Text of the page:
I’m not sure exactly when wood accent walls became a thing, but I have been in love since I first stumbled upon them! My husband and I are finally ready to start taking on some projects around the house; the top of my list was that coveted wood accent wall. It didn’t take long for me to find that the options for doing this wall weren’t exactly frugal. I thought I’d have to take a big chunk of our savings to turn my dream into a reality. While I was reading reviews for some flooring options, I saw te light. The answer to my prayers. The very thing that would make my dream of a wooden accent wall a reality – vinyl plank flooring!
I dragged my husband to Lowe’s at the first opportunity so we could start looking at our options. Almo
st immediately, the perfect floor for this project jumped out at me. We started working on the wall not long after we got home and the more planks that went up, the more excited we got. That excitement quickly shifted to frustration; We woke up the next morning to find most of the planks peeling or on the floor. To be fair, we didn’t put down any sort of glue or primer. We just peeled the backing off the floor and stuck it to the wall. DIY fail. After a little trial and error, we finally got the planks to stick and they look amazing! I could not be happier with how my wood accent wall looks and the money we saved by using vinyl planks!
The total cost for this project still astounds me, especially compared to how much it would have cost us to get reclaimed wood planks. Our total cost was $132 to cover 80 square feet of wall. That $132 includes 2 boxes of vinyl plank flooring, a grout sponge and contact cement. If we had gone the route of ordering reclaimed wood planks from a company, the cheapest planks we could have gotten still would have cost us $800.
What we used:
- 2 boxes of vinyl plank flooring (We used Style Selections Vinyl Plank in Driftwood and Gray)
- grout sponge (to rub down the plank with pressure to ensure good adhesion)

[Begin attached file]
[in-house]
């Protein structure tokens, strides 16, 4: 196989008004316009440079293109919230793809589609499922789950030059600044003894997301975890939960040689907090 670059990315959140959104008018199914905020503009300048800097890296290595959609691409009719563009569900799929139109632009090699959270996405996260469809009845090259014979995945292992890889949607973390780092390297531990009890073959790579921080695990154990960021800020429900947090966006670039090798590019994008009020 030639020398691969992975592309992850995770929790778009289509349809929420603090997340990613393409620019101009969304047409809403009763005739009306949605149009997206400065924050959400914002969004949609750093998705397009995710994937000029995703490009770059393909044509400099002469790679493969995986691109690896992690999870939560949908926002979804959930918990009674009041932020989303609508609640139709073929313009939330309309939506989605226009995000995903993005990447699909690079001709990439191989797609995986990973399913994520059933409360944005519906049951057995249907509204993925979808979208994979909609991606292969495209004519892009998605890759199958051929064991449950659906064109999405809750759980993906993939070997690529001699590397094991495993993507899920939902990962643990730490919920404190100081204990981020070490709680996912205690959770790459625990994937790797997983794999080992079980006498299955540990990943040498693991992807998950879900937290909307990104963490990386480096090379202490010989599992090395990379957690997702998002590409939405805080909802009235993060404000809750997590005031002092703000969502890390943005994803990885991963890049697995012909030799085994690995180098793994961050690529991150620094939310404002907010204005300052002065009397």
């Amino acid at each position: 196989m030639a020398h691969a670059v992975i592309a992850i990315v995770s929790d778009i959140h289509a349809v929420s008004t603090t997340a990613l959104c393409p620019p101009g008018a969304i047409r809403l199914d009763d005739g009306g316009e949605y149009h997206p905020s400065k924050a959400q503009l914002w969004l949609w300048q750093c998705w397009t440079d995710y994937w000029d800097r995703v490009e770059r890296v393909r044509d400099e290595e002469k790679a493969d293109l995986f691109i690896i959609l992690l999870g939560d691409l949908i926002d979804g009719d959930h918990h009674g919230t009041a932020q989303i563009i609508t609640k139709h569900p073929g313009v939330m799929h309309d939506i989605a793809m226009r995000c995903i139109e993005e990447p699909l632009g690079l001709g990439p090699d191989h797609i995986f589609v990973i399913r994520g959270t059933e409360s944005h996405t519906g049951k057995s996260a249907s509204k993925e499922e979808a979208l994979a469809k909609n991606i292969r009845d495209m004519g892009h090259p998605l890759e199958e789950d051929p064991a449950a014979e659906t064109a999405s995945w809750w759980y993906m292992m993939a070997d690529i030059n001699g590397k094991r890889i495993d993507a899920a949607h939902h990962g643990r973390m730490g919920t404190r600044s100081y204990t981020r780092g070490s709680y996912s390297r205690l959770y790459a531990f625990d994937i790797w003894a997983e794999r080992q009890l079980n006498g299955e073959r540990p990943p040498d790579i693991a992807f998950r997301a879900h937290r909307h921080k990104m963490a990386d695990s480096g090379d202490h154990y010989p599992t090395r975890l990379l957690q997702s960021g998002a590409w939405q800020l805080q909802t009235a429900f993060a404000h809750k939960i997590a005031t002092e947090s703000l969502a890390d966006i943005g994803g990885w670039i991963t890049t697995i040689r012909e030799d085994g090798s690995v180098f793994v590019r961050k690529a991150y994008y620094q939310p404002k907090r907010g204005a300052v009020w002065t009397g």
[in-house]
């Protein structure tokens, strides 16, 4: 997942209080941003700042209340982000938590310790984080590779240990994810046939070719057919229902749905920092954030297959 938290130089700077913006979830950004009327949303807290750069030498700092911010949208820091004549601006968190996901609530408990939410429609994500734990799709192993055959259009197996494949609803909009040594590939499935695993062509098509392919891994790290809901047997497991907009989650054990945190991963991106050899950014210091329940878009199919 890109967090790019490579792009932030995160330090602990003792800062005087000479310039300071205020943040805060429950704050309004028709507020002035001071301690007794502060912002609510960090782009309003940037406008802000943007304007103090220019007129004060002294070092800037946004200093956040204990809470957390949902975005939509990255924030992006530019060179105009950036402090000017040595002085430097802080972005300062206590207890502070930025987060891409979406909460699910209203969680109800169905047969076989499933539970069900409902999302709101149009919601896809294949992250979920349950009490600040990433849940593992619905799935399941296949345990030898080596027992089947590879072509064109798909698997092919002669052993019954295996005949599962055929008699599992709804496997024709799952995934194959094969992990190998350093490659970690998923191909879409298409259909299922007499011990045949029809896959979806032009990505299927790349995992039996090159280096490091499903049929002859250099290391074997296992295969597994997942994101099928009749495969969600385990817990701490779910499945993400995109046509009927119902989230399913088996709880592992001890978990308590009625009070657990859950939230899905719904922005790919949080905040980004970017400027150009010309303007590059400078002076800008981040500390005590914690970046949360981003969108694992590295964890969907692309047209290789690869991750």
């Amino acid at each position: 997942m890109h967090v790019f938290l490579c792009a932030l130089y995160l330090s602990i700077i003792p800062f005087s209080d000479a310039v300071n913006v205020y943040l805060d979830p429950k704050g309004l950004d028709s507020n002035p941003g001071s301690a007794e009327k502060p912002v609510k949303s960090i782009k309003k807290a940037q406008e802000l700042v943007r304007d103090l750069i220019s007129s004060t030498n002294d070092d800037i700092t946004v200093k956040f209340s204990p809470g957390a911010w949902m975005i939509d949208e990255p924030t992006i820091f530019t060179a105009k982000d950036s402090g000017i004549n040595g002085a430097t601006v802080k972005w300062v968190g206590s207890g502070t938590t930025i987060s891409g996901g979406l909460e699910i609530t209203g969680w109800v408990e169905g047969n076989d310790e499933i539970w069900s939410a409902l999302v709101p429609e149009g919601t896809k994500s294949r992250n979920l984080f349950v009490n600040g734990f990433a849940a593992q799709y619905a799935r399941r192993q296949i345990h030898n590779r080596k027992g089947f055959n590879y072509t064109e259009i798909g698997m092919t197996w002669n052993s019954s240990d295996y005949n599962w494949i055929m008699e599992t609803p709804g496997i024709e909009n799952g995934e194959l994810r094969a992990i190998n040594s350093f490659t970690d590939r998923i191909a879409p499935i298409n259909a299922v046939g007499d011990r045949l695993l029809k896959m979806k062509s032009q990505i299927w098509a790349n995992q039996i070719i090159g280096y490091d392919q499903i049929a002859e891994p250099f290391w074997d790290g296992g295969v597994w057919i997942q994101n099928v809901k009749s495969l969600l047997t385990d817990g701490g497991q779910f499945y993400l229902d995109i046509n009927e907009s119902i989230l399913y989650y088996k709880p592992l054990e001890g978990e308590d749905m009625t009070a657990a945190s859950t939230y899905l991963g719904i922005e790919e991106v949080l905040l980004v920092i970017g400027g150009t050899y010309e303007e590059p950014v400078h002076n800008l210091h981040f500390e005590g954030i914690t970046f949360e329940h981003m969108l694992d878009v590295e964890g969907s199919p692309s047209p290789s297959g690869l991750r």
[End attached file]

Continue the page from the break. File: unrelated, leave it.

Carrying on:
- spray can of contact cement (We used Weldwood Contact Cement)
- utility knife to cut the planks
Disclaimer: Now I’m not telling you that just because the contact cement worked on our wood accent wall that it will work perfectly for you. I’m sure that many factors like the type of paint or finish on your wall or even the temperature/humidity can play a part in how well it will make the plank stick. All I know is that the contact cement was the ONLY thing that worked for us when it came to getting those planks to stay put!
What we did:
- Thoroughly clean the wall. We used a few paper towels and alcohol and gave the wall a good rub down. If your wall is painted, I’d recommend that method. If your wall is not painted, I’d recommend thoroughly vacuuming it with a brush attachment.
- Stick plank to wall. We sprayed the back of the plank AND the wall itself. We made sure to be very careful and precise and lay the plank snugly against the baseboard or edges of the planks around it.
- Apply pressure. In our case, our Lowe’s didn’t have a weighted laminate roller in stock so we had to improvise. My husband stumbled upon a grout sponge and it actually worked perfectly. After the plank was placed, he would take the sponge and really put his weight into it as he rubbed down the length of it.
- Leave it alone! Seriously. Don’t tug at the edges to see how well its sticking or immediately start hanging pictures from it. Read the directions for whatever adhesive you use and really stick to those guidelines. The contact cement we got said it would fully dry in 24 hours. If your planks aren’t sticking, you’ll know within a few hours because they will start to lift from the wall. If they start to lift, you’ll probably need to get a completely different adhesive and repeat the whole process, unfortunately.
There were a few times I wasn’t actually sure if I would get my wood accent wall but I’m so glad everything worked out! Getting this wall done has really set the tone for the rest of the projects I have up my sleeve; I can’t wait to share them with you!